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Choosing a DNA test

Hopefully you have read DNA part 1, in which I talked about why to take a test, and ethnic estimates. Let’s start here with some other fundamentals.

We are the literal embodiment of our ancestors

As many people know, we inherit about 50% of our DNA from each parent – which means we get roughly 25% of our genetic material from each of our grandparents, 12.5% from our great-grandparents and only about 6% from gg-grandparents. It’s the law of diminishing returns.

Keep in mind these are rough estimates, because how much we inherit from our ancestors is random. We may get only a half percent from one gg-grandparent, but 15% from another gg-grandparent — and that can make things challenging later on.

There are a multitude of TV and movie crime stories involving catching killers through DNA. To be clear, while genealogy DNA testing can and is being used for that, it’s a recent development (more about that in a future column.) Forensic genealogy is about solving crime by ruling out everyone except one person through DNA.

Genetic genealogy is the opposite — it’s about trying to find as many relatives as possible, especially ones you didn’t know existed before. We do that to find living relatives, who may be the key to finding our common ancestors.

What kind of DNA are we talking about here?

The most common genealogical DNA test is an autosomal test (at-DNA), although you’ll rarely hear that term. This test is reliable to about five to six generations back, by finding people who share DNA with you on all of your branches.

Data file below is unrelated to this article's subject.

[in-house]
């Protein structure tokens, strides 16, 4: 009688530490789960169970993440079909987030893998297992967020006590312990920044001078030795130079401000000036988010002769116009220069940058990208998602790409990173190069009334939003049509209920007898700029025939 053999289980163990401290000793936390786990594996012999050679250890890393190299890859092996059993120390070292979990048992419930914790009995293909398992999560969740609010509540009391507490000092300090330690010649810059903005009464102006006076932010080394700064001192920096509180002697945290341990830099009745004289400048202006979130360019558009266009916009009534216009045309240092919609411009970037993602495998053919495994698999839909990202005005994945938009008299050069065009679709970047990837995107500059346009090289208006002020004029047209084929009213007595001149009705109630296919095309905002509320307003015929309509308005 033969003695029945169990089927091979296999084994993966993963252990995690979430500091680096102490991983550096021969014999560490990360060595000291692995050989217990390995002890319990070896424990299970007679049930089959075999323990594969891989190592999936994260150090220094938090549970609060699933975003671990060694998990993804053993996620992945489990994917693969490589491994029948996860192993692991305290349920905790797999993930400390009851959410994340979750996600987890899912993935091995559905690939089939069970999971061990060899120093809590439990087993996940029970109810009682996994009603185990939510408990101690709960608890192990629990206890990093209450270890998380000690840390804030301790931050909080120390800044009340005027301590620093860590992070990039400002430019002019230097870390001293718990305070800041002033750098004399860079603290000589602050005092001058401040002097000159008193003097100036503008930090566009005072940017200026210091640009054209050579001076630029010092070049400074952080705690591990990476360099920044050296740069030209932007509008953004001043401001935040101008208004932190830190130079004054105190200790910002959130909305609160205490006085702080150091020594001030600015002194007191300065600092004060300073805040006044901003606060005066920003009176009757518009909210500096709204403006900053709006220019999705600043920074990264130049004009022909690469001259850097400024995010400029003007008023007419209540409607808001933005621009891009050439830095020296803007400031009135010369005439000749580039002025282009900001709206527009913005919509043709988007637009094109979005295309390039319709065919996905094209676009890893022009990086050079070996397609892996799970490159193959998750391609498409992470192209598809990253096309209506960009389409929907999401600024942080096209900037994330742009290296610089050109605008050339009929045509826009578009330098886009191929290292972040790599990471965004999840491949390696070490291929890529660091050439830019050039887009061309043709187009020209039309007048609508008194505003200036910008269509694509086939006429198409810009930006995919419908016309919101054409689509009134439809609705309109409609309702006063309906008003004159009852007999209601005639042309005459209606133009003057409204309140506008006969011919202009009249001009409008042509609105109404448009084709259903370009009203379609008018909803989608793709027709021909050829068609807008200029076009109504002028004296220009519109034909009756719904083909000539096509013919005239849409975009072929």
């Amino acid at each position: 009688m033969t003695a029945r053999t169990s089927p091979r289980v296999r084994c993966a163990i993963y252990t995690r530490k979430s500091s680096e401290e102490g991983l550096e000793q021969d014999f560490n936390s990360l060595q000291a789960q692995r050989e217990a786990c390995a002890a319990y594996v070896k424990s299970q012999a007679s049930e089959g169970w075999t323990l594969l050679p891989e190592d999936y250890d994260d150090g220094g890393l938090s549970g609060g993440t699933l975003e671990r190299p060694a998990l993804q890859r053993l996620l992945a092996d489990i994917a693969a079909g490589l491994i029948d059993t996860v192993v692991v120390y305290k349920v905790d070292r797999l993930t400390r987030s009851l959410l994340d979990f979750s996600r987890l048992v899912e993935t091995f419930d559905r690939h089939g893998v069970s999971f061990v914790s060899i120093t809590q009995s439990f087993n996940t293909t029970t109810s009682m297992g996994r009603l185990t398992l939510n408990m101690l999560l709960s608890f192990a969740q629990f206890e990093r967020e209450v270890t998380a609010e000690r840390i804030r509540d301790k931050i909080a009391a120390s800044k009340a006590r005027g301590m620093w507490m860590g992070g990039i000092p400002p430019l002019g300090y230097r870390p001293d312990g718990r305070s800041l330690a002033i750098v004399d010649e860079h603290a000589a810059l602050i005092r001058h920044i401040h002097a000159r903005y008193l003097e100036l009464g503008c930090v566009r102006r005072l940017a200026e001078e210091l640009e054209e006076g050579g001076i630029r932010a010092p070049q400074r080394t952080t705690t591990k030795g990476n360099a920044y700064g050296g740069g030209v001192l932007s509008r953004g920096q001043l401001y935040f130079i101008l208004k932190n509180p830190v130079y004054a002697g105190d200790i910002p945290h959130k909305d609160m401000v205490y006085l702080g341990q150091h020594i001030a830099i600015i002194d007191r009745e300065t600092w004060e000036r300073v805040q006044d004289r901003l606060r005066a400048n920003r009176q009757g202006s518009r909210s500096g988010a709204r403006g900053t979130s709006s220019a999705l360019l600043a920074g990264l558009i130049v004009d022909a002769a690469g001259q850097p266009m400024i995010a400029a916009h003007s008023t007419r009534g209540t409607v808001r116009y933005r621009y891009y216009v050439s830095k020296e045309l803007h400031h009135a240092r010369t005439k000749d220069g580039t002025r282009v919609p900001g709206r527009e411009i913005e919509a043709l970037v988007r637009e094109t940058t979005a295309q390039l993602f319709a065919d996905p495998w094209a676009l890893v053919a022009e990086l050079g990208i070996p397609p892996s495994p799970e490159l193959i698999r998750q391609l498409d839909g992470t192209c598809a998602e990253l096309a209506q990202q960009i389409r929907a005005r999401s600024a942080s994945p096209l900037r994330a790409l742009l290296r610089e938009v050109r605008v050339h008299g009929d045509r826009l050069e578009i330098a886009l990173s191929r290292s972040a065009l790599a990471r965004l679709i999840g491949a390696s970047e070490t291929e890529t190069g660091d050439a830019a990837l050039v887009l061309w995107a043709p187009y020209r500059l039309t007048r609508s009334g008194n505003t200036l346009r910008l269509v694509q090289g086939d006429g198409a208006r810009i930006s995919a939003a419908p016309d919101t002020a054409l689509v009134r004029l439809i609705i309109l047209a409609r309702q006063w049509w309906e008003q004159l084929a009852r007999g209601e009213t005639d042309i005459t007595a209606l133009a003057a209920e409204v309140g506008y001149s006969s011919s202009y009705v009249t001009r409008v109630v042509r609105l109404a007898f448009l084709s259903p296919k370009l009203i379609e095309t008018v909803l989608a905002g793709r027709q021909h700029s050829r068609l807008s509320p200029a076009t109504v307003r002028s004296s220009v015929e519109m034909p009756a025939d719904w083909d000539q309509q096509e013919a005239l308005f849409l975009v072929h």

All four of the major testing companies sell autosomal tests, but they vary in their names for it. Anyone can take this test.

There are two other kinds of DNA tests, which I’ll address the next column.

Who’s the best?

Probably the most common question is, “Which is the best test to take?”

There are four major companies (and one minor one) offering autosomal DNA tests:

• Ancestry is the largest genealogy company offering tests (they also have the largest database of genealogical records), with about 19 million tests in their genetic database. Not coincidentally, they’ve also done the most commercials trying to get you to buy their tests (and services).

• 23andMe is the second largest DNA company, with a database of 12-13 million test-takers.

• Far behind the giants in numbers are MyHeritage (4-5 million) and FamilyTree DNA (1.5 million).

• Living DNA, a fifth company that specializes in UK DNA, recently joined the party and has about 300,000 test takers.

So which is the best company to plunk down your $60-$100 for their test? There’s not much difference between the tests in terms of quality, and they all measure the same thing — how much DNA do you share with the other people in their particular database.

They all also give you ethnicity estimates.

As I discussed in Part 1, many take the test for ethnicity estimates, which varies a bit from company to company, but not in a major way.

Each company uses its own algorithm or formula to measure the slippery term of ethnicity, mostly by using a combination of reference populations and others who have tested in their database.

How each company measures and reports your DNA results is a factor is deciding which is the “best,” but really, most genetic genealogists recommend Ancestry as your first test. Size does matter. Simply put, the more people there are in a database, the better chance you’ll have of finding genetic relatives that are closer to you — and that’s the real strength in DNA tests.

How does it start?

When you buy a test, you open an account and the company sends you a DNA kit via mail.

If you received it as a gift, you’ll need to open an account, and then send them a sample. This involves sending them your saliva, not blood, so it’s painless.

With three of the four companies, you spit in a tube. With FamilyTreeDNA, you swab the inside of your cheek.

In all cases, you send back the samples in a pre-paid envelope, and the company takes two to six weeks to process it.

Results are not mailed — you access them online. So, you need access to a computer or mobile device or know someone else with one who can help you.

Dealing with those results will be discussed in upcoming columns.

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